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Commentary – Putting You Back In Charge of Your Health Care

Just days ago the House of Representatives, with my support, delivered on our promise to the American people to hold a vote on legislation that would repeal the sweeping health care reform law, passed by the last Congress.  For nearly two years now the American people have been attending town hall meetings, sending letters and e-mails and making phone calls. Their message has been simple and consistent: We don’t want a government takeover of our health care system.

With total disregard for the will of the American people, the Majority in the last Congress pushed through a health care reform law, which was defined by federal regulations, mandates, a myriad of new big government programs, and a significant increase in federal spending and debt at a cost to our country too high to bear.  This legislation, which was signed into law last year, gives Washington bureaucrats ultimate control over what is best for you and your family – deciding when and what treatment you can receive.

The so-called health care reform law creates more than 150 new government agencies and programs at a cost of well over $1.2 trillion.  It mandates that folks buy health insurance, makes significant cuts to Medicare and includes $569 billion in devastating new tax increases imposed on individuals and small businesses.

Americans are frustrated by rising health care costs.  Instead of passing legislation that raises taxes, raises health care costs, adds to our national debt, and hurts America’s seniors, families and small businesses, Congress must focus on policies that cut health insurance costs and make health care better, more available, and more affordable for all Americans.

In addition, I voted in support of a resolution which instructs the House Committees with jurisdiction over health care to each develop and report out legislation proposing replacements to the flawed health care reform law.  The appropriate House Committees will now begin working on this replacement legislation which will likely include proposals such as allowing for the purchase of health insurance across state lines, allowing individuals and small businesses to join large pools to get more competitive rates, providing tort reform to cut down the high cost of defensive medicine, allowing full tax deductibility of health insurance premiums, and providing for portability of health insurance and protection against pre-existing condition exclusions. A replacement health care bill should also increase the number of community health centers, encourage the use of health information technology to achieve greater efficiencies and provide health insurance tax credits for individuals and families who don’t have access to employer-based health insurance.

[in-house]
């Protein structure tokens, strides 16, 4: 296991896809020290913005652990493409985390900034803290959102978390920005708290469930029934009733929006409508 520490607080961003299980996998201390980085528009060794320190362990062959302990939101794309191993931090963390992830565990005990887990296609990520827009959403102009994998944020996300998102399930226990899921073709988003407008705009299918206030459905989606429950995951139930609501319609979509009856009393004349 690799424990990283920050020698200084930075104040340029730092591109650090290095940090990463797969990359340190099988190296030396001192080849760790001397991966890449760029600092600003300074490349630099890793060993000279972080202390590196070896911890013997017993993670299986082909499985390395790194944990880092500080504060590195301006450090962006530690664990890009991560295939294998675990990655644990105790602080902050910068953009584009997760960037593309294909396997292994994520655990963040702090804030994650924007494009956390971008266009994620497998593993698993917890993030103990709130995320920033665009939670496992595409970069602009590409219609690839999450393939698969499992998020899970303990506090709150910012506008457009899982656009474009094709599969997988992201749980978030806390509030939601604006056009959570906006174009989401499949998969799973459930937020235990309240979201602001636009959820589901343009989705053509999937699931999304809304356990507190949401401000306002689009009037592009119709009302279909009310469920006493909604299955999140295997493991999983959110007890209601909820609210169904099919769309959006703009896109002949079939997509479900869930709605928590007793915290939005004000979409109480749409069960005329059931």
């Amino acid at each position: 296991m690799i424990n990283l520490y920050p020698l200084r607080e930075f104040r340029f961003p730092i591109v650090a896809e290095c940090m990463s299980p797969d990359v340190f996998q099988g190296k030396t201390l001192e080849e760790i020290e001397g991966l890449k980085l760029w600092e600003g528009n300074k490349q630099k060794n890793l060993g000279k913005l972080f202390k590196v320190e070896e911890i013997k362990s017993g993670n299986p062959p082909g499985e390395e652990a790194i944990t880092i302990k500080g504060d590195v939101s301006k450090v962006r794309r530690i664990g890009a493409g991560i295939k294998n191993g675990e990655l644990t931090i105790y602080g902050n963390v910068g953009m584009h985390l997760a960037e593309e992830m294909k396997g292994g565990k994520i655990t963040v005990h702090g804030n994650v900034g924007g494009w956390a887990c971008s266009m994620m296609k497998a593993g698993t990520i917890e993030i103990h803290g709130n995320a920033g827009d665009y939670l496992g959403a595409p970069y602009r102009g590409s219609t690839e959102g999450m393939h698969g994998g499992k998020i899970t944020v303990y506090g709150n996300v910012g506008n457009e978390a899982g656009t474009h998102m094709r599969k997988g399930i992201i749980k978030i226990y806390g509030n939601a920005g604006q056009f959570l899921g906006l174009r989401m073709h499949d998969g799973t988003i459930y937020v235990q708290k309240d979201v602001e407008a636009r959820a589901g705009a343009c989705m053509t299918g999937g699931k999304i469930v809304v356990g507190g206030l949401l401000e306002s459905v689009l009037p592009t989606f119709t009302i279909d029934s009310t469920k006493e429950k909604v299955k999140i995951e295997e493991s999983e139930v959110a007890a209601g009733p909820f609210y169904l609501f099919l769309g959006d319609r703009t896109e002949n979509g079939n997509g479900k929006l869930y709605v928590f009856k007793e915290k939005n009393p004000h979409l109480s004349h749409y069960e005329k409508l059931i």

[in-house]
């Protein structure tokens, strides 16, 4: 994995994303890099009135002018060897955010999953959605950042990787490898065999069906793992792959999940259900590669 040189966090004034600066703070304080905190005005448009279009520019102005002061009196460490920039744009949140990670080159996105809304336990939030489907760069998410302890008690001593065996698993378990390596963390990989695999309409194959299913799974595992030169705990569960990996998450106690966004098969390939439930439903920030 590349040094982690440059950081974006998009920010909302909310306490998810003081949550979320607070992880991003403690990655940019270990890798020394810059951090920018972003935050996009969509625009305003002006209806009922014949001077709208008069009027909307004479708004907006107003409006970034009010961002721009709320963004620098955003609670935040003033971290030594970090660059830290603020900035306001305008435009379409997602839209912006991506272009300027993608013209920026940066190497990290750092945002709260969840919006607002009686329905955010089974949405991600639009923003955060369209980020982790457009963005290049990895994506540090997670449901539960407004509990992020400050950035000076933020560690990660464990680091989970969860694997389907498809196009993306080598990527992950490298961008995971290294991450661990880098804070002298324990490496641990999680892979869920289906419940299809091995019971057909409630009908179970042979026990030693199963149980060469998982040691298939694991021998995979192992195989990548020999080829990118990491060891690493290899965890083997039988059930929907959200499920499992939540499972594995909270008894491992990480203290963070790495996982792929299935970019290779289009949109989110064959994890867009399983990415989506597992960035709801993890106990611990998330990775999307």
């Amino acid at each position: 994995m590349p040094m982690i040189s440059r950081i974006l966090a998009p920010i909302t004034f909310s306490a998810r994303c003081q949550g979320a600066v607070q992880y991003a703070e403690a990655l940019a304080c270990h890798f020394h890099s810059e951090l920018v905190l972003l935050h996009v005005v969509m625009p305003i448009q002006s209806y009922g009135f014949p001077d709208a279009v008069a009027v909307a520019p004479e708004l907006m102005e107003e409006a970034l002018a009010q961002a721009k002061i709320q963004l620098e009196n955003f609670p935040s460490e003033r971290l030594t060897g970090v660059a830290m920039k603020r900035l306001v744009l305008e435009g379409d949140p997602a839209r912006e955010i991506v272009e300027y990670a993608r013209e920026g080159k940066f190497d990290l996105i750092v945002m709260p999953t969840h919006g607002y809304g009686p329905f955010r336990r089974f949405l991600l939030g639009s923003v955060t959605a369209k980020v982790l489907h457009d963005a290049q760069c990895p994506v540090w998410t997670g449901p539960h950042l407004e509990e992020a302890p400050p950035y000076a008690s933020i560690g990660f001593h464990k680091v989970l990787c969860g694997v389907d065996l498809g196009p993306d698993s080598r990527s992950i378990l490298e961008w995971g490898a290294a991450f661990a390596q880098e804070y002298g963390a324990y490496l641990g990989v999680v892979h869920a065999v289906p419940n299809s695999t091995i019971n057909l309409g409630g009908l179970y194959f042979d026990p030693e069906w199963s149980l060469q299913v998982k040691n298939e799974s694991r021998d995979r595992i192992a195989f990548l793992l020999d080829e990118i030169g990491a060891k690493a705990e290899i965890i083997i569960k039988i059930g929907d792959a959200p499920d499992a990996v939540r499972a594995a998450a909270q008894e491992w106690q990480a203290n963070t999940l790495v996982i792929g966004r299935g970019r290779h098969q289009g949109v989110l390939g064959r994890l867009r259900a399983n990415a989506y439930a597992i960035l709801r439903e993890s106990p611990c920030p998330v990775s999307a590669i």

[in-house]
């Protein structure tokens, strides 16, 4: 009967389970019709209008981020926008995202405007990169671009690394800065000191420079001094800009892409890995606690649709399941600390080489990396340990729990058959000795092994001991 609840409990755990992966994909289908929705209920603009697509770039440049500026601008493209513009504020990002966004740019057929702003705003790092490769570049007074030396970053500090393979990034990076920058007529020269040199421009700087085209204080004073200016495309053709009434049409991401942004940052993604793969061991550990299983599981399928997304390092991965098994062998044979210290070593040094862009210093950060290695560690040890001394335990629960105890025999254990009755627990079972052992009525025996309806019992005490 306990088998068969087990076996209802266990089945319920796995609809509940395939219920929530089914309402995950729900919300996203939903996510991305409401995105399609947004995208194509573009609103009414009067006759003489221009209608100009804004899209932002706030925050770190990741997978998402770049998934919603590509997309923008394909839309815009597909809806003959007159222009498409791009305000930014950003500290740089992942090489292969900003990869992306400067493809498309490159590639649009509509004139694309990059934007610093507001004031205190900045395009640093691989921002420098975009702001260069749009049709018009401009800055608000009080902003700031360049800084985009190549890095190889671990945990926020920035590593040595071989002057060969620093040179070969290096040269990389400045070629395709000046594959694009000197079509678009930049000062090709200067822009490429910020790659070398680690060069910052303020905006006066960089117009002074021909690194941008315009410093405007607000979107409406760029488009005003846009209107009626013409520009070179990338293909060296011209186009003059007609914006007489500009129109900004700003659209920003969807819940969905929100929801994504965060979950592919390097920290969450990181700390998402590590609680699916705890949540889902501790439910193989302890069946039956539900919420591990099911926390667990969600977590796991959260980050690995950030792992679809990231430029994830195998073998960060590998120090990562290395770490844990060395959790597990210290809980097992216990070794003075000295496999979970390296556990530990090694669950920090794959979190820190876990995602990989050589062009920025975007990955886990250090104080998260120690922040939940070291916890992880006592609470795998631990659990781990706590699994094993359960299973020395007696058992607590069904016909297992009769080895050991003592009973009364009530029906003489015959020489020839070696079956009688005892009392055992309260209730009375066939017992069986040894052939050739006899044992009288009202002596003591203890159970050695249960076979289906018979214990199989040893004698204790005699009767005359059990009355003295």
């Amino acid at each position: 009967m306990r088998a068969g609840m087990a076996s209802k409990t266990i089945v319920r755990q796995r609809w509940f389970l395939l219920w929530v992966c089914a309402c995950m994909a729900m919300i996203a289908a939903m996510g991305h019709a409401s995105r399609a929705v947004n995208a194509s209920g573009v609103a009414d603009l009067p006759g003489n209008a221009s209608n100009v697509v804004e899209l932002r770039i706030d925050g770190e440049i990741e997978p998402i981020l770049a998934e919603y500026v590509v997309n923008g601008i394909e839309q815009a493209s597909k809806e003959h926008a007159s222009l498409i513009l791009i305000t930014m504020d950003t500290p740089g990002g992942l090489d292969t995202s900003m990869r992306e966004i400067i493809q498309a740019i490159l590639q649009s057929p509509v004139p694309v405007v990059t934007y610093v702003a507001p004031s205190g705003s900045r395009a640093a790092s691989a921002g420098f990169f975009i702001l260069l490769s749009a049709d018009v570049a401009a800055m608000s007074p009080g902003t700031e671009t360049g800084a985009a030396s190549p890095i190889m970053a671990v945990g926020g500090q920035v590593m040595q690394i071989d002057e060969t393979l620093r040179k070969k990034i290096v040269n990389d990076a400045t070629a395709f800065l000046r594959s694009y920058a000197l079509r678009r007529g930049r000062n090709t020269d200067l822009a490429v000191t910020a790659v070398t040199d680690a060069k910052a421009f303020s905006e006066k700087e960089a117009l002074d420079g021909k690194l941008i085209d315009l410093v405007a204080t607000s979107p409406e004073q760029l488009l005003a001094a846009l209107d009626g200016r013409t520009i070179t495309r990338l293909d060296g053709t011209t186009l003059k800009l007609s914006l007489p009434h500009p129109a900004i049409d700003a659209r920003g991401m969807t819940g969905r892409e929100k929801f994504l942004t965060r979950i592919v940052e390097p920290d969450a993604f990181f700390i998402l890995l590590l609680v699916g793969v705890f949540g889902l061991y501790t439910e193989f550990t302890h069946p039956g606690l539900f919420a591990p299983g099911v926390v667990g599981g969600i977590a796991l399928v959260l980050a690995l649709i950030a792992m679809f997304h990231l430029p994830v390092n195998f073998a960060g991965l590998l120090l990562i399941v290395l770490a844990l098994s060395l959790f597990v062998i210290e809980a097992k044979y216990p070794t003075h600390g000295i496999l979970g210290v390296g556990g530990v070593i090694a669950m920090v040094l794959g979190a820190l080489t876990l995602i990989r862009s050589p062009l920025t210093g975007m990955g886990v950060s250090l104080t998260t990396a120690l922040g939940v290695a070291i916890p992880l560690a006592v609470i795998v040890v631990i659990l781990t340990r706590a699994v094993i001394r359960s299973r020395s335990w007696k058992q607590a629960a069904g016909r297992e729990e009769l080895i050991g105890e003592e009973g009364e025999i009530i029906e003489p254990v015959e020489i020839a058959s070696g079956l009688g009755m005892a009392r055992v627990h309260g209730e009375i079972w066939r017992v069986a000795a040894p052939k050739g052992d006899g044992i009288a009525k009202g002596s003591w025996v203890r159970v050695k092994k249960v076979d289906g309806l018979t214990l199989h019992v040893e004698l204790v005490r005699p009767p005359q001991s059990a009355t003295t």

We need a positive, patient-centered strategy that puts patients, families and doctors, not Washington bureaucrats, in control of personal health care decisions.  While we can all agree that our current health care system needs to be reformed, the new health care law was not the right way to do it which is why there was a bipartisan vote in the House of Representatives to repeal it.  Now is the time to focus on replacing it with commonsense measures that expand access and choices while lowering costs.

– Congressman Bob Goodlatte

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  1. Ah…ER…’cuse me Bob but I don’t think any of your proposed measures will have any long term impact on health care costs. You seem to be caught up in the common wisdom (where the money comes from) and are not looking at where the money goes. There will be no real reform until you address “where the money goes”, that is to say the providers and yes, insurance companies too.

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